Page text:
01 Jesus Is Just Alright
02 Rockin' Down the Highway - Road Angel
03 South City Midnight Lady
04 Eyes of Silver
05 Black Water
06 Long Train Runnin'
07 China Grove
08 Without You (cut)

Bonus Tracks:
1975-03-23 - San Francisco CA
09. Neil's Fandango
10. Take Me In Your Arms
11. Workin' On You
1975-10-08 - Memphis, TN
12. Without You

Patrick Simmons - guitar & vocals
Jeff "Skunk" Baxter - guitar
Michael McDonald - keyboards, vocals (except 03-23 tracks)
Tiran Porter - bass, vocals
John Hartman - drums
Keith Knudsen - drums, vocals
Tom Johnston - guitar & vocals (1975-03-23 tracks only)

FLAC - Doobie Bros_1975-10-26_Huntsville+_FLAC.rar

mp3 - Doobie Bros_1975-10-26_Huntsville+_Mp3.rar


Friday, February 5, 2021

The Doobie Brothers - 1973-05-31 - Ultrasonic Studios, West Hempstead, NY

The Doobie Brothers

Ultrasonic Studios, West Hempstead, NY
FM Broadcast (WLIR-FM) recording, very good quality
Available in both Lossless (FLAC) and Mp3 (320 kbps) versions

Let's continue with a theme of radio-friendly '70's bands. Here's The Doobie Brothers! The band was originally formed in 1970 when singer-guitarist-songwriter Tom Johnston and drummer John Hartman teamed up with singer-guitarist-songwriter Patrick Simmons and bassist Dave Shogren. They never actually wanted or intended for the name of the band to be The Doobie Brothers, but they were having trouble deciding on a name for their new band and were jokingly dubbed The Doobie Brothers by a musician friend, and thus used that for few early gigs. Although they always planned to come up with a better name, they never did, and the Doobie Brothers stuck. The band featured hard-driving dual electric lead guitars, three-part harmony vocals, and strong drumming, and soon established themselves as an up and coming band in Northern California, and a record contract with Warner Brothers followed. Their first album (The Doobie Brothers-1971) didn't quite capture the drive and energy of the band, being more acoustic, but it was a strong start. Later in 1971, singer-songwriter-bassist Tiran Porter replaced Dave Shogren, and they added a second drummer, Michael Hossack, which cemented the classic early lineup. The band's next album, Toulouse Street (1972) was their breakthrough, with the radio hits 'Listen to the Music', 'Rockin Down the Highway', and 'Jesus is Just Alright' and a solid album of songs. But their third album, The Captain and Me (1973) is what I consider to be their masterpiece, a near-perfect pop-rock album, just great from start to finish. With both Johnston and Simmons being top-notch singer-guitarist-songwriters with different but complementary styles, Johnston being more of a rocker, with a gritty R&B sound, and Simmons with a more laidback fingerpicking, they mesh and interplay perfectly with Johnston's hard-driving guitar rockers like 'Long Train Runnin', 'China Grove', and 'Without You', perfectly balanced with Simmons' acoustic beauties like 'South City Midnight Lady' and 'Clear as the Driven Snow'. Add in some funk, great harmonies and melodies, and it is just a classic '70's album. Their next album, What Were Once Vices are Now Habits (1974), continued their winning streak, with more big hits ('Black Water', 'Eyes of Silver', 'Another Park Another Sunday') and another strong album. There were however some changes in the band, as Michael Hossack left and was replaced with Keith Knudsen, and Jeff 'Skunk' Baxter (Steely Dan), who appeared as a session player on previous albums, joined the band full-time (due to the transition of Steely Dan from a real band to Becker-Fagen and session musicians). Also, by the end of 1974, after completing recording for their next album, Stampede (1975), Johnston's health  rapidly declined, needing to be hospitalized for bleeding ulcers and needing to take an extended break from the band. This would result in some major changes in sound and direction for the band in the coming years. But that is another story for another time. Today we focus on the those early glory days with Johnston and Simmons et al, and this great rockin' set from the Captain and Me tour.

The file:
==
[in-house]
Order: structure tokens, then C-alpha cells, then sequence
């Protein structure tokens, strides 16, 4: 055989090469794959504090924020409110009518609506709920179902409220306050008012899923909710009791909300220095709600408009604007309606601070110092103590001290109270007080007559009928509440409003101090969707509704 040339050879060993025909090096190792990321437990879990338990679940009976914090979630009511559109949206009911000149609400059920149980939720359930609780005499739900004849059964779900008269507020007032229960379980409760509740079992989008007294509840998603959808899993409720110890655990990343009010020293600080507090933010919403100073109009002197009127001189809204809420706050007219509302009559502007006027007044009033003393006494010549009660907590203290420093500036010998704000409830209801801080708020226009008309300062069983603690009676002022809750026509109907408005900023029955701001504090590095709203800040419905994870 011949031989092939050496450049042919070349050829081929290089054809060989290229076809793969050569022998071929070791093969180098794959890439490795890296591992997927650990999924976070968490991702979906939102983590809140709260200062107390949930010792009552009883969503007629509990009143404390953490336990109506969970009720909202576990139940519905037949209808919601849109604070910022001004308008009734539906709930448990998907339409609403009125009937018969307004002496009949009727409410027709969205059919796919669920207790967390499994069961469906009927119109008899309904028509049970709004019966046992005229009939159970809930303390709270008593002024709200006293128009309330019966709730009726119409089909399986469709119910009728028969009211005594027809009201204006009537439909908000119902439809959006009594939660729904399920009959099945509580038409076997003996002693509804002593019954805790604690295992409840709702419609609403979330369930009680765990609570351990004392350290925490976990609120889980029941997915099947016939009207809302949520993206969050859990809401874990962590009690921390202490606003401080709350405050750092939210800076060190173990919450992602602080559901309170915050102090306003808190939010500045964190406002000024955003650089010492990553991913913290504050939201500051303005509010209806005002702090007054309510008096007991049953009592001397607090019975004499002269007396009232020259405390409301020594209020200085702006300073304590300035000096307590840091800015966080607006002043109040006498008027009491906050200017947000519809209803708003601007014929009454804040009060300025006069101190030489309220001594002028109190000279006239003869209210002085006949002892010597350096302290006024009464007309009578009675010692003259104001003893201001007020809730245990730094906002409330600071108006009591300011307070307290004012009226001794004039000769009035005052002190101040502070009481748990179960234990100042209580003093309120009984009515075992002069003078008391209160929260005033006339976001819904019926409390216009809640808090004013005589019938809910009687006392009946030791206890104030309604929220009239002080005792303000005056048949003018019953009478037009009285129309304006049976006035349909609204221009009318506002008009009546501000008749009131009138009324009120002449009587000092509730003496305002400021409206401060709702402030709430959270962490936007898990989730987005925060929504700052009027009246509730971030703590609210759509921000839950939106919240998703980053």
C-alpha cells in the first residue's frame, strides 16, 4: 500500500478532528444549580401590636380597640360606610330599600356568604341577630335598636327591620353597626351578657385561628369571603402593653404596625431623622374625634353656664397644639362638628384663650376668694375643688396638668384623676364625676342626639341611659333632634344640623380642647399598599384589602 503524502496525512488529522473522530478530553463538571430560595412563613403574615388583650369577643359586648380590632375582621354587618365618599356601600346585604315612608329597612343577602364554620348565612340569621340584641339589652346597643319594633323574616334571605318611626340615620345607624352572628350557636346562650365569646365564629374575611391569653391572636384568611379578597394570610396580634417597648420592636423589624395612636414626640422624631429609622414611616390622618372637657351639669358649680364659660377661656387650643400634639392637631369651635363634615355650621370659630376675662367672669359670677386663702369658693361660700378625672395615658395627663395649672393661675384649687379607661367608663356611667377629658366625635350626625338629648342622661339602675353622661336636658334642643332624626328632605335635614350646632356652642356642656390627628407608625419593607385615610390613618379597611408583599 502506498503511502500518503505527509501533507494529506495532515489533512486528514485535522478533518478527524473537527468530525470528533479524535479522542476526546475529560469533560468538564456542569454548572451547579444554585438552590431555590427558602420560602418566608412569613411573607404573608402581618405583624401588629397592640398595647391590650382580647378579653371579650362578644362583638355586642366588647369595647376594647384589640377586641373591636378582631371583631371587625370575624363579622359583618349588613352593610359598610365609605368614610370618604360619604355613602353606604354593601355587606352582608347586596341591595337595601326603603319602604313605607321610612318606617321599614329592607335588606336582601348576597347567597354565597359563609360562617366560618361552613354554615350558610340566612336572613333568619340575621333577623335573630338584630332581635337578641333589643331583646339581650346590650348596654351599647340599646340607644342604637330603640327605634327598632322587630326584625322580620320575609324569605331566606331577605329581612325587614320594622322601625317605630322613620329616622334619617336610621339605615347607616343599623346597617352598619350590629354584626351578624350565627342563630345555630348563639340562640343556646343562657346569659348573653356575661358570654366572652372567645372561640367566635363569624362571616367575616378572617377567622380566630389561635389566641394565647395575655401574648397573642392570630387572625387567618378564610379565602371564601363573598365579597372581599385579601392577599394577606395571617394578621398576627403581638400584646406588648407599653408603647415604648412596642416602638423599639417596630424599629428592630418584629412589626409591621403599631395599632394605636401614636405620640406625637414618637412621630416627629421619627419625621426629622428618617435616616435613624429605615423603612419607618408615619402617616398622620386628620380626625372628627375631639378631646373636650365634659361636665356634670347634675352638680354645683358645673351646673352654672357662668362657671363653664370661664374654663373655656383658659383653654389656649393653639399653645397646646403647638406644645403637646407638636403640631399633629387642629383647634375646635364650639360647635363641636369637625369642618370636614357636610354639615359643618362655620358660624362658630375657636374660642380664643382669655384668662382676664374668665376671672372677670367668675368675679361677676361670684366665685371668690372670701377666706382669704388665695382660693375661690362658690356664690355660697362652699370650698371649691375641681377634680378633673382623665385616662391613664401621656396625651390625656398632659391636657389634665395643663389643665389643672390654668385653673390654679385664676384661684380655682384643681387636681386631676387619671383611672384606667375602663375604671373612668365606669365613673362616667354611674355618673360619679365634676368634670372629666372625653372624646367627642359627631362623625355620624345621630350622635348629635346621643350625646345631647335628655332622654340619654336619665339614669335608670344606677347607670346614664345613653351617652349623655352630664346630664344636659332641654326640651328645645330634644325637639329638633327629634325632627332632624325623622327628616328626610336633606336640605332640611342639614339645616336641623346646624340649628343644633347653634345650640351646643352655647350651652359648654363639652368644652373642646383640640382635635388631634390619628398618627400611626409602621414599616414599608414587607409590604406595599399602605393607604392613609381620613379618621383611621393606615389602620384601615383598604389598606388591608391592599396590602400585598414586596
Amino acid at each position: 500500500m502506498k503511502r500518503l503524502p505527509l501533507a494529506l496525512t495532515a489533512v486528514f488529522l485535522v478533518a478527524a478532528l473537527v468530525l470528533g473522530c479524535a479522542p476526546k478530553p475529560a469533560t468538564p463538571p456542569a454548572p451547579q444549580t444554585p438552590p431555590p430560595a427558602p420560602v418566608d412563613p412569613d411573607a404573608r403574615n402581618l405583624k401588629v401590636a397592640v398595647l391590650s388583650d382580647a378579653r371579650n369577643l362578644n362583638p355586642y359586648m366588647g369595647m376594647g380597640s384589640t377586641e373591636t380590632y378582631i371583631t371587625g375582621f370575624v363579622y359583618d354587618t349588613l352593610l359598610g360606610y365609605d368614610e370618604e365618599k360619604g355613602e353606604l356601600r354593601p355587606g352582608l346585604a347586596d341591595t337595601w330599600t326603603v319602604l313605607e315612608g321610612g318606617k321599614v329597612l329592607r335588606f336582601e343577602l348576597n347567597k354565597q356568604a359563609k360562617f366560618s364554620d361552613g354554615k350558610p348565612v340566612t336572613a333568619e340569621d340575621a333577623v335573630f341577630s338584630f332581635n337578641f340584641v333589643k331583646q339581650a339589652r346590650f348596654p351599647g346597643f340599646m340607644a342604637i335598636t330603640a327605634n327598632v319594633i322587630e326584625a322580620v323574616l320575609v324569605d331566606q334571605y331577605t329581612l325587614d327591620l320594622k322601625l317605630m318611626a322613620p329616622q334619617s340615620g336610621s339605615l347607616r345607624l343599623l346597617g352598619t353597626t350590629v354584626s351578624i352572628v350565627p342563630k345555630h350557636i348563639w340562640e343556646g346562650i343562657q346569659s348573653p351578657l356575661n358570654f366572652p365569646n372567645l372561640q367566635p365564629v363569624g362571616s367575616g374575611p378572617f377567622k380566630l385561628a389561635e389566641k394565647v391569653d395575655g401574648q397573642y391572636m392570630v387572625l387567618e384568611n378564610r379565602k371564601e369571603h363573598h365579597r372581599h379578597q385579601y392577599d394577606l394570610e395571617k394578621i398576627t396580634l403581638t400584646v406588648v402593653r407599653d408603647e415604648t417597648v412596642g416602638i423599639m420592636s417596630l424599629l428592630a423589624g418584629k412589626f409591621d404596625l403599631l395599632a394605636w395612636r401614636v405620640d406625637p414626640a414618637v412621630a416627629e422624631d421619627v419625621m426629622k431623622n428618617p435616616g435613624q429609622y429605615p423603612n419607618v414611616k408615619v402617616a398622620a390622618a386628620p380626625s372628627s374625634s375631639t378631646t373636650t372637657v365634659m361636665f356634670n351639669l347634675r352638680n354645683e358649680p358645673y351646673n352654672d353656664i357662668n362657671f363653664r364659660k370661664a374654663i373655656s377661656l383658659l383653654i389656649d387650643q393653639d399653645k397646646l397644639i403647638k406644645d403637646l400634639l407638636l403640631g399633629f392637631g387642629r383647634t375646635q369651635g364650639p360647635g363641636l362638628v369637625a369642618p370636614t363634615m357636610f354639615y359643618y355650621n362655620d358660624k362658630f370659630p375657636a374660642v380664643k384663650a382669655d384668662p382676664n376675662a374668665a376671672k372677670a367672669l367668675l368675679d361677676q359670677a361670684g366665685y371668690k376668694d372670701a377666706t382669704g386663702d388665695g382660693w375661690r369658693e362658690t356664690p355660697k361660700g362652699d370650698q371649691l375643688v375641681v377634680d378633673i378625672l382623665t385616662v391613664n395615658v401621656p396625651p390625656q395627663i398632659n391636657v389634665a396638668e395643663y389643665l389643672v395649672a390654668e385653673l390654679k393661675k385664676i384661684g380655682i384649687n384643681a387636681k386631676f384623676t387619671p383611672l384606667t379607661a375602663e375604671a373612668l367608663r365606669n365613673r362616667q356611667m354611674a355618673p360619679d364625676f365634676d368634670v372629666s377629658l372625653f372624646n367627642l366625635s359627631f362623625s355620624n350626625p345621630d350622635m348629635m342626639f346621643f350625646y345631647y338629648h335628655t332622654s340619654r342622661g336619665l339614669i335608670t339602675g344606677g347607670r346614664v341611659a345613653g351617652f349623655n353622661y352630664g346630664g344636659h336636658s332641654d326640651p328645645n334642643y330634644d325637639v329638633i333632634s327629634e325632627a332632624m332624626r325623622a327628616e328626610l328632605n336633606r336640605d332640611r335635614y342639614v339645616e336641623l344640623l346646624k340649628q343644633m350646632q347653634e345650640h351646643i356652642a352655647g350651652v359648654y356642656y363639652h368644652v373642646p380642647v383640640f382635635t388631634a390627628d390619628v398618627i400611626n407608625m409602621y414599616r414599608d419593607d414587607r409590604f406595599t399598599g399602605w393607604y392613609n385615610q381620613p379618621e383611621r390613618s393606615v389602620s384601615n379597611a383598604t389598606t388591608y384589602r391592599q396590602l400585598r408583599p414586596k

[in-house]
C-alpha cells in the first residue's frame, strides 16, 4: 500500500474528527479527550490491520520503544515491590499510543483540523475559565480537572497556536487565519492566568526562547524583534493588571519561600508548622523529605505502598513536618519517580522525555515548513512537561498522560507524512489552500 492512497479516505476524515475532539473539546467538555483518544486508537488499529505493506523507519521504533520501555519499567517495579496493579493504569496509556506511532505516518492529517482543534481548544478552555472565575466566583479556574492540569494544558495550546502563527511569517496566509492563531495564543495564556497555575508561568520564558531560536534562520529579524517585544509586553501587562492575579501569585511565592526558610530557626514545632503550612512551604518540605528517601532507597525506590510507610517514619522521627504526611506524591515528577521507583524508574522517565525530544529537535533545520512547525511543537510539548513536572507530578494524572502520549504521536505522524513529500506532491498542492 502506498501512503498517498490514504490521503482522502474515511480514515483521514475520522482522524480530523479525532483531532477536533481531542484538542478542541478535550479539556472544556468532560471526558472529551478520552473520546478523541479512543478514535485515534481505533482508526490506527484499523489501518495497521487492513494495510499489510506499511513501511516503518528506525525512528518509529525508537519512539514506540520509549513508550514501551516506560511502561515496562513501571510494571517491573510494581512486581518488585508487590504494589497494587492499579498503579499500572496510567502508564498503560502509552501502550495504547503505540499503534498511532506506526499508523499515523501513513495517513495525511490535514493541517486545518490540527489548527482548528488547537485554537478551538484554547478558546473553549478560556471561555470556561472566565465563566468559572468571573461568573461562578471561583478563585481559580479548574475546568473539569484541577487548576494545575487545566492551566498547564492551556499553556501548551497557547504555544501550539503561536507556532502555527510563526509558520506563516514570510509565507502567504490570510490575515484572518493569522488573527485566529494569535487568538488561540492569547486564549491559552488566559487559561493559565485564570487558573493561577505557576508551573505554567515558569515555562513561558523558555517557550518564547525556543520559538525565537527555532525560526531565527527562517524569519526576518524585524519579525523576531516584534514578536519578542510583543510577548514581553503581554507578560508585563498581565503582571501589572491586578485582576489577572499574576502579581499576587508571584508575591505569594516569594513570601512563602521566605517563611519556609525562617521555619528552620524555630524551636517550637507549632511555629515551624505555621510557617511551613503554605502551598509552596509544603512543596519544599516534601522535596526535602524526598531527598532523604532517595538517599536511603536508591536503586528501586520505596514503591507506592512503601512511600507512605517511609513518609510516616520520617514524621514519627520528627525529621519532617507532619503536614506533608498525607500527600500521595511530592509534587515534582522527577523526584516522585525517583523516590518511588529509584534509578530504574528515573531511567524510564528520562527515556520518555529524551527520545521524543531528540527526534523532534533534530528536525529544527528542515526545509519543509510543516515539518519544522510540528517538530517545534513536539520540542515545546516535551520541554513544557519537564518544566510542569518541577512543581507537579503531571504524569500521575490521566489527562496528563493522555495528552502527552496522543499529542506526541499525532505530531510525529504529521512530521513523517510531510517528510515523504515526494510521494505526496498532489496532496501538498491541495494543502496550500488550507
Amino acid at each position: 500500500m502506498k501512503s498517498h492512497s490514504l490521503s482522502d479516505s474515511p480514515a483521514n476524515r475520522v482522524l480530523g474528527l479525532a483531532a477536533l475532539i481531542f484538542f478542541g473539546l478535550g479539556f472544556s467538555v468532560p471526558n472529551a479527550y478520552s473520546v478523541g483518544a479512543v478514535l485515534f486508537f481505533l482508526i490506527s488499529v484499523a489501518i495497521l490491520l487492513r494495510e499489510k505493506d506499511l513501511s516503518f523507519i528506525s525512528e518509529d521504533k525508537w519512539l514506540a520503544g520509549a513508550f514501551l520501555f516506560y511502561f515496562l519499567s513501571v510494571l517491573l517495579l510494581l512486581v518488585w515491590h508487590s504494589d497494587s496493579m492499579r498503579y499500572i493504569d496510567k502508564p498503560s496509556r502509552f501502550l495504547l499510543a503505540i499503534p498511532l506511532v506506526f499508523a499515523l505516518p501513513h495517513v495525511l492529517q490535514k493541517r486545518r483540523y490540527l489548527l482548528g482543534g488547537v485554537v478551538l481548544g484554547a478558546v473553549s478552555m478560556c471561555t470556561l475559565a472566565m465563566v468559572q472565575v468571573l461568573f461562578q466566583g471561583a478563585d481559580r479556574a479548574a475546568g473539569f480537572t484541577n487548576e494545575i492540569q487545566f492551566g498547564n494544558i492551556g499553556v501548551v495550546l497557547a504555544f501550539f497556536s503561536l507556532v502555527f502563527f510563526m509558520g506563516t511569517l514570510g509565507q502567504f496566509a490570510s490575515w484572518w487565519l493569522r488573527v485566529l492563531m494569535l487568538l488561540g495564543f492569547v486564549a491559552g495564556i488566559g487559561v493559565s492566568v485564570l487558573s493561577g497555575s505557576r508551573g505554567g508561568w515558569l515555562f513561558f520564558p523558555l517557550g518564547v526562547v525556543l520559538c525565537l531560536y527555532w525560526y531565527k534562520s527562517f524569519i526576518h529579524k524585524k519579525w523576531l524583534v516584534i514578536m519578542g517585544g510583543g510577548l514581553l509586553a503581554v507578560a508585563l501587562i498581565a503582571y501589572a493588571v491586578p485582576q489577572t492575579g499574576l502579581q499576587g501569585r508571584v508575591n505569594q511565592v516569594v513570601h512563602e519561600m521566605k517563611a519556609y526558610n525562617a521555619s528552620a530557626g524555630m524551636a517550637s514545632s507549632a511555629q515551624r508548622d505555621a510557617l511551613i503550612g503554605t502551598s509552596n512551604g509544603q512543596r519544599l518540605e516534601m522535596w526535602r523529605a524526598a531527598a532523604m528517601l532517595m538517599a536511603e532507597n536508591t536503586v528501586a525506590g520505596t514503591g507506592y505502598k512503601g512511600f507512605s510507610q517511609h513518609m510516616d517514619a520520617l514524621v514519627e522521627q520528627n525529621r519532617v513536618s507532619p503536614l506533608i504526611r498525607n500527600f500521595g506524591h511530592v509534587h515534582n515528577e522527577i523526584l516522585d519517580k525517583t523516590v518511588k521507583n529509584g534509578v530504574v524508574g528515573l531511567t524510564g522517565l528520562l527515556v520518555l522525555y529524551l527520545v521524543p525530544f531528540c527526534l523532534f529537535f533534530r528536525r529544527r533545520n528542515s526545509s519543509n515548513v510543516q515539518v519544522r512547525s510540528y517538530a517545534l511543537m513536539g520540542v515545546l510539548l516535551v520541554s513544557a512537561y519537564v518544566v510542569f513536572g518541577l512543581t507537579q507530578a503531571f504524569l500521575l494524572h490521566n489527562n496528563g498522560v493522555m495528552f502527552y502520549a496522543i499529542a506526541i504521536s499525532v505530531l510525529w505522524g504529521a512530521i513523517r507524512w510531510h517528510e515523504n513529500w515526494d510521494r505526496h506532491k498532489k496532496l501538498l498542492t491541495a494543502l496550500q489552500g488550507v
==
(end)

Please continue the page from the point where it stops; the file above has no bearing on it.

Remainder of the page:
01.South City Midnight Lady
03.Clear as the Driven Snow
04.Long Train Running
05.Listen to the Music
06.China Grove
07.Rockin' Down the Highway
10.Jesus is Just Alright>Disciple
12.Without You (cut-fadeout)
Bonus Track: Midnight Special TV performance - date unknown)
13.Natural Thing

Tom Johnston - guitar & vocals
Patrick Simmons - guitar & vocals
Jeff "Skunk" Baxter - guitar
Tiran Porter - bass
John Hartman - drums
Michael Hossack - drums, percussion

FLAC - DoobieBros_1973-5-31_Ultrasonic_FLAC.rar

mp3 - DoobieBros_1973-5-31_Ultrasonic_mp3.rar